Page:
As Klaus Pichler was moving from his old apartment in Vienna’s seventh district to a new apartment in the second district, he noticed something curious: The dust bunnies in his old living room were red, while the dust bunnies in his old bedroom were light blue.
“This experience left me thinking that dust probably isn’t always this characteristic gray tone that I expected it to be, and could probably come in more varieties,” Pichler said via email.
Thus began a years-long photographic inquiry into the wide and varied world of dust, which has culminated in a book, Dust, which was published this month by AnzenbergerEdition.
For his project, Pichler, who studied natural and social sciences in college, set out to create a “not-too-serious pseudo-science model of dust bunnies,” by collecting samples from “all aspects of life,” including private apartments, restaurants, hotels, and museums, among other places around Vienna.
“I went to all the places without appointment and confused the owners with one simple question: ‘Would you allow me to collect some dust here?’ If they were too puzzled to refuse me, I went on all fours and took what the corners, nooks and crannies provided: dust bunnies,” Pitchler said. “It was great fun watching peoples’ reactions to my strange questions, and it was enlightening finding out the bandwidth of possible emotions, from fun to confusion, embarrassment to paranoia.”
Turns out, you can tell a lot about a place from its dust bunnies. The dust at sports stadiums reflects the colors of the respective teams competing there. Dust bunnies at movie theaters contain bits of popcorn, at pet shops they’re full of tiny feathers, and at tailor shops they’re strewn with cotton. “I suspected a finding like that when I started the project, but I did not suspect that the shape and appearance of dust would be that diverse,” he said.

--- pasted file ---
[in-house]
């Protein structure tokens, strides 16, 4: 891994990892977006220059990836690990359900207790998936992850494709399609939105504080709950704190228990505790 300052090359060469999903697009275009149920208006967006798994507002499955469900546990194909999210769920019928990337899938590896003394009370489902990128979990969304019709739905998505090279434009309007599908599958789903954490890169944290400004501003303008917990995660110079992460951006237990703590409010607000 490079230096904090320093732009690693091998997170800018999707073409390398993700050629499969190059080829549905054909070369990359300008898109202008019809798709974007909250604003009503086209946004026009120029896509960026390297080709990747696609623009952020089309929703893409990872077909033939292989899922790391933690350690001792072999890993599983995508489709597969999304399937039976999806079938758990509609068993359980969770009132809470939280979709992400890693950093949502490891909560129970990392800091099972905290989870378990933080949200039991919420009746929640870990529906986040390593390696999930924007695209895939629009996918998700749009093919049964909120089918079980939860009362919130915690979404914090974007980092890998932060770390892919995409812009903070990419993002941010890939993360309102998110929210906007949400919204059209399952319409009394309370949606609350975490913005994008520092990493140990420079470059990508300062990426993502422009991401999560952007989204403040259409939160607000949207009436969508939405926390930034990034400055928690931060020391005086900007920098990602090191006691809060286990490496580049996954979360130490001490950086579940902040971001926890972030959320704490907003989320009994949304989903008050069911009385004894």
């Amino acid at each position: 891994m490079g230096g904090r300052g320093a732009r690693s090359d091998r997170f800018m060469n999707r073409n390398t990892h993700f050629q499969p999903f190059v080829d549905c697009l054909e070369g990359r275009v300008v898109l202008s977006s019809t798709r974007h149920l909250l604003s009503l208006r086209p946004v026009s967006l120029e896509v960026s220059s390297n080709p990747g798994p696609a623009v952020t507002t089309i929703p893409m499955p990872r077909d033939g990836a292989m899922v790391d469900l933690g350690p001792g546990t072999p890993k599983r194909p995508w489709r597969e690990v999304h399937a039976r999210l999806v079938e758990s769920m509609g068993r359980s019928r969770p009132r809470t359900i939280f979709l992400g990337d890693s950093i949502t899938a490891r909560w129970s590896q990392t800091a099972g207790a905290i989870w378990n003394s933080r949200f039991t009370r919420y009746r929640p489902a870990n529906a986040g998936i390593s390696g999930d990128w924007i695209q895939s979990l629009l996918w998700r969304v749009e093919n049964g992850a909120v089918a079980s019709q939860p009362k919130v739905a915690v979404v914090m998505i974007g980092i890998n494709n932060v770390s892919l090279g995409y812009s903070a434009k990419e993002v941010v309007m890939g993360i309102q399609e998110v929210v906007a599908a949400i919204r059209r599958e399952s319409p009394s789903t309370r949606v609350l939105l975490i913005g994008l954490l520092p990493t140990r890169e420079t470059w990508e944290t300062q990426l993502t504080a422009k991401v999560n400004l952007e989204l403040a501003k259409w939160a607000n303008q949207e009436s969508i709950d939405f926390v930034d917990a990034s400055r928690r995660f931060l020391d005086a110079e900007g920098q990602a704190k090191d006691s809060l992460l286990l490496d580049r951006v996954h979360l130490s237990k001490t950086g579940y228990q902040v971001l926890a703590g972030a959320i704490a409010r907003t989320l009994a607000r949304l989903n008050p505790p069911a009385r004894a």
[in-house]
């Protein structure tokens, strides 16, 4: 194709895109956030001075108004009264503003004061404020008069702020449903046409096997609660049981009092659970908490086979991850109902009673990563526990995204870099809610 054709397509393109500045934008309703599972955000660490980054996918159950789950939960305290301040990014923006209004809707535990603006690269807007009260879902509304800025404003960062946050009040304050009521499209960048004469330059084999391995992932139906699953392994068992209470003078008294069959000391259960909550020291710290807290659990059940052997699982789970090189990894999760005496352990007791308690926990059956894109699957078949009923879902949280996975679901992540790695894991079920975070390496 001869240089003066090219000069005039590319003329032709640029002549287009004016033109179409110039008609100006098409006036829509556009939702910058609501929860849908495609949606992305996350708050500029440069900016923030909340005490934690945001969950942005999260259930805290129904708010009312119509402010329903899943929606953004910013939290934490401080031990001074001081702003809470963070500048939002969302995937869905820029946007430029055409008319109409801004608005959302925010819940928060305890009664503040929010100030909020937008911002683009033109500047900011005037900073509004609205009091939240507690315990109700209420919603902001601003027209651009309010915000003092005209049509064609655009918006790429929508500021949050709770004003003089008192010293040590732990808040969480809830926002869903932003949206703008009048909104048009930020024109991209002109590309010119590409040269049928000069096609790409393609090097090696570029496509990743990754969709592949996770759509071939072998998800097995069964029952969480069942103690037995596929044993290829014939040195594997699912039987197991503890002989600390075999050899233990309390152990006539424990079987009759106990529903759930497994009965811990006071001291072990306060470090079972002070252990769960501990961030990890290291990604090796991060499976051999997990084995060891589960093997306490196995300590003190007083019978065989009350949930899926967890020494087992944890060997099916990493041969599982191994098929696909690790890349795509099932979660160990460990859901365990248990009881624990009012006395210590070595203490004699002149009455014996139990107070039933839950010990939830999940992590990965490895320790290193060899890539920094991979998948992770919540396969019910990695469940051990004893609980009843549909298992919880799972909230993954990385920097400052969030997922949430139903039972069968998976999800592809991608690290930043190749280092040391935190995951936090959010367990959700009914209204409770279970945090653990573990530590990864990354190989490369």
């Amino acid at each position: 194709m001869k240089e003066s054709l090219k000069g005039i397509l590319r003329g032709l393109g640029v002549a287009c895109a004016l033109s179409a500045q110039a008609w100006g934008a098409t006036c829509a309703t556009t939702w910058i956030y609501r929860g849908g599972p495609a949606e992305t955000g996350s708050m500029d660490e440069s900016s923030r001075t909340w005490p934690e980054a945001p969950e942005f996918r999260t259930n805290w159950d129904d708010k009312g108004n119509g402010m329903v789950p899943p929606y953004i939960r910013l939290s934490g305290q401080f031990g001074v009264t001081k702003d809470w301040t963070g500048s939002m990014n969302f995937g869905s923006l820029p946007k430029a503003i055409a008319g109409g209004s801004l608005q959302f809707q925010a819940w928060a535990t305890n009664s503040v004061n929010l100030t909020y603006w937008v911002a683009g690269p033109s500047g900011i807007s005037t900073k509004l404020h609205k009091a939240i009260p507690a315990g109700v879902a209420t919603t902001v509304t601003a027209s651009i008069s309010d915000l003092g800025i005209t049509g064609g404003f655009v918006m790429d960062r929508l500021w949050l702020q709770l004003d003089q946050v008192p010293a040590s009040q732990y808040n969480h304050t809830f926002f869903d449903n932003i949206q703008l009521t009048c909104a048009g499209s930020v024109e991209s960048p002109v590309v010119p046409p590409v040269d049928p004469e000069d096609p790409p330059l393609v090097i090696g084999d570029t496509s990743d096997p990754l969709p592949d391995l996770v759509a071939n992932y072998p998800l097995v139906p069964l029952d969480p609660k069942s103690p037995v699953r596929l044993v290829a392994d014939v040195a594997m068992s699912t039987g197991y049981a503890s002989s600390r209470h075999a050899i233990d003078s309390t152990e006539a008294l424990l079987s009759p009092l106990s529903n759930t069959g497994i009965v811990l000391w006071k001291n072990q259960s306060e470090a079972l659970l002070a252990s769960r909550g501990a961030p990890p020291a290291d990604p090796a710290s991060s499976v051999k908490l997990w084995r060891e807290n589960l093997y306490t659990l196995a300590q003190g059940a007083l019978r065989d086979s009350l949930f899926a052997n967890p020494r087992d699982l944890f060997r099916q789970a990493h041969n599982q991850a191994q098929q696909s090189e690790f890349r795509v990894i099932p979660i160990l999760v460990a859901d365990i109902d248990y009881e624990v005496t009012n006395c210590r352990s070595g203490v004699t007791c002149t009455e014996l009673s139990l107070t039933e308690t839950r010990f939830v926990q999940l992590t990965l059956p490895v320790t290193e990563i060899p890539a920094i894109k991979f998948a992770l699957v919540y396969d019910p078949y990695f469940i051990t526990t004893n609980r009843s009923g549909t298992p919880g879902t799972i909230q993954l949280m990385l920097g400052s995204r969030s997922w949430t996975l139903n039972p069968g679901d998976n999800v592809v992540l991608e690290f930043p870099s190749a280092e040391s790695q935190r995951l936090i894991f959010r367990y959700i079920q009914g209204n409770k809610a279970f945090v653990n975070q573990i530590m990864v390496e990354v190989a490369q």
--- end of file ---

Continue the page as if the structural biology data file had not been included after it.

Pichler collected the dust bunnies with a pair of tweezers and packed them in numbered Petri dishes—one dust bunny per dish, and one specimen per space. At home, he created an archive of dust, all numbered and inventoried. Then came the hard part: photographing them.
After some research, Pichler decided to rent an extremely expensive Hasselblad 120mm macro lens for a day, and for the next 24 hours worked tirelessly to shoot 135 of his samples. He photographed every specimen exactly the way he found it, with no alteration whatsoever, so as to maintain a scientific air of authenticity. He also wanted the natural beauty of the dust bunnies to make a case for a greater appreciation of the often maligned substance.
“We are living in an overly hygienic society. It is a symbol of status to present a perfectly clean flat or office, and there is a whole industry built around the extinction of dust. Dust is our natural enemy, a sign that our human perfection has its limits, because, no matter how hard you fight it and how often you are cleaning, dust will always fight back,” he said. “If you think of it on a metaphorical level, dust is a sign of our own mortality. So fighting against dust by cleaning everything is also a fight against death.”